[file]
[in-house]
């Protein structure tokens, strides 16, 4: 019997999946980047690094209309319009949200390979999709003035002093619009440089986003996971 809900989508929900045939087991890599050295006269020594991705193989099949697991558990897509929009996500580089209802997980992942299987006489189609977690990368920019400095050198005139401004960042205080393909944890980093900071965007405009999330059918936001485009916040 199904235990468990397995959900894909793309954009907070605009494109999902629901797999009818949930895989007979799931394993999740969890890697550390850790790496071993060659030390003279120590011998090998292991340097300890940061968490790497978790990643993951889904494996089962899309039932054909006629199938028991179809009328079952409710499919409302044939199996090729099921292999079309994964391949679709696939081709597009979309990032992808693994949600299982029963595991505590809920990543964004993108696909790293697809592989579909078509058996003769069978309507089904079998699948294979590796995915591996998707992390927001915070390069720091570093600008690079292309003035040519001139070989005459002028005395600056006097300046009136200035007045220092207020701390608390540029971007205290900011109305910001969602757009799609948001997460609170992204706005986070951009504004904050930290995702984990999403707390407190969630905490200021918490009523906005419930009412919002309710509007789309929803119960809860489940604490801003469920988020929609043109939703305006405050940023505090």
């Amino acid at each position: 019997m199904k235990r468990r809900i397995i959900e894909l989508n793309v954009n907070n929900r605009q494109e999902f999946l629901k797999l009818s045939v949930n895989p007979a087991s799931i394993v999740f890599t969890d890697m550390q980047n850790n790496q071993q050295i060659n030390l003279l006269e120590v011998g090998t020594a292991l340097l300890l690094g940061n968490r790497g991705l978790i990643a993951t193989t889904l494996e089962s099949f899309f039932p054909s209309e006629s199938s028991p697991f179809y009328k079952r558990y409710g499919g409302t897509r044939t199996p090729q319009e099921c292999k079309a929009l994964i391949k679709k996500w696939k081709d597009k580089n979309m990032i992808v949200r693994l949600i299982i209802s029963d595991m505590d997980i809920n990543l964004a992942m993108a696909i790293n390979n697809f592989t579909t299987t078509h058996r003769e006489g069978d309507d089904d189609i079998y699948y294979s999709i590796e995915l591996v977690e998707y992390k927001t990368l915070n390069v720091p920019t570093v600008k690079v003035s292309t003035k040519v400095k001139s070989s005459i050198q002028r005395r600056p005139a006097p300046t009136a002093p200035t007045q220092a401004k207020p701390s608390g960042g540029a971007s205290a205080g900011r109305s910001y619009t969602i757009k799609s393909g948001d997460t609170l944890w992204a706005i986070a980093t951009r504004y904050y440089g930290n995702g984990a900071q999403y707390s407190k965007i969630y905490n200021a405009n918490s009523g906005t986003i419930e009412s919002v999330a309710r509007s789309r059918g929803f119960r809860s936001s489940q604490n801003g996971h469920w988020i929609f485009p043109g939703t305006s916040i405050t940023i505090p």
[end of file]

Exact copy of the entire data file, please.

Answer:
[in-house]
């Protein structure tokens, strides 16, 4: 019997999946980047690094209309319009949200390979999709003035002093619009440089986003996971 809900989508929900045939087991890599050295006269020594991705193989099949697991558990897509929009996500580089209802997980992942299987006489189609977690990368920019400095050198005139401004960042205080393909944890980093900071965007405009999330059918936001485009916040 199904235990468990397995959900894909793309954009907070605009494109999902629901797999009818949930895989007979799931394993999740969890890697550390850790790496071993060659030390003279120590011998090998292991340097300890940061968490790497978790990643993951889904494996089962899309039932054909006629199938028991179809009328079952409710499919409302044939199996090729099921292999079309994964391949679709696939081709597009979309990032992808693994949600299982029963595991505590809920990543964004993108696909790293697809592989579909078509058996003769069978309507089904079998699948294979590796995915591996998707992390927001915070390069720091570093600008690079292309003035040519001139070989005459002028005395600056006097300046009136200035007045220092207020701390608390540029971007205290900011109305910001969602757009799609948001997460609170992204706005986070951009504004904050930290995702984990999403707390407190969630905490200021918490009523906005419930009412919002309710509007789309929803119960809860489940604490801003469920988020929609043109939703305006405050940023505090």
């Amino acid at each position: 019997m199904k235990r468990r809900i397995i959900e894909l989508n793309v954009n907070n929900r605009q494109e999902f999946l629901k797999l009818s045939v949930n895989p007979a087991s799931i394993v999740f890599t969890d890697m550390q980047n850790n790496q071993q050295i060659n030390l003279l006269e120590v011998g090998t020594a292991l340097l300890l690094g940061n968490r790497g991705l978790i990643a993951t193989t889904l494996e089962s099949f899309f039932p054909s209309e006629s199938s028991p697991f179809y009328k079952r558990y409710g499919g409302t897509r044939t199996p090729q319009e099921c292999k079309a929009l994964i391949k679709k996500w696939k081709d597009k580089n979309m990032i992808v949200r693994l949600i299982i209802s029963d595991m505590d997980i809920n990543l964004a992942m993108a696909i790293n390979n697809f592989t579909t299987t078509h058996r003769e006489g069978d309507d089904d189609i079998y699948y294979s999709i590796e995915l591996v977690e998707y992390k927001t990368l915070n390069v720091p920019t570093v600008k690079v003035s292309t003035k040519v400095k001139s070989s005459i050198q002028r005395r600056p005139a006097p300046t009136a002093p200035t007045q220092a401004k207020p701390s608390g960042g540029a971007s205290a205080g900011r109305s910001y619009t969602i757009k799609s393909g948001d997460t609170l944890w992204a706005i986070a980093t951009r504004y904050y440089g930290n995702g984990a900071q999403y707390s407190k965007i969630y905490n200021a405009n918490s009523g906005t986003i419930e009412s919002v999330a309710r509007s789309r059918g929803f119960r809860s936001s489940q604490n801003g996971h469920w988020i929609f485009p043109g939703t305006s916040i405050t940023i505090p």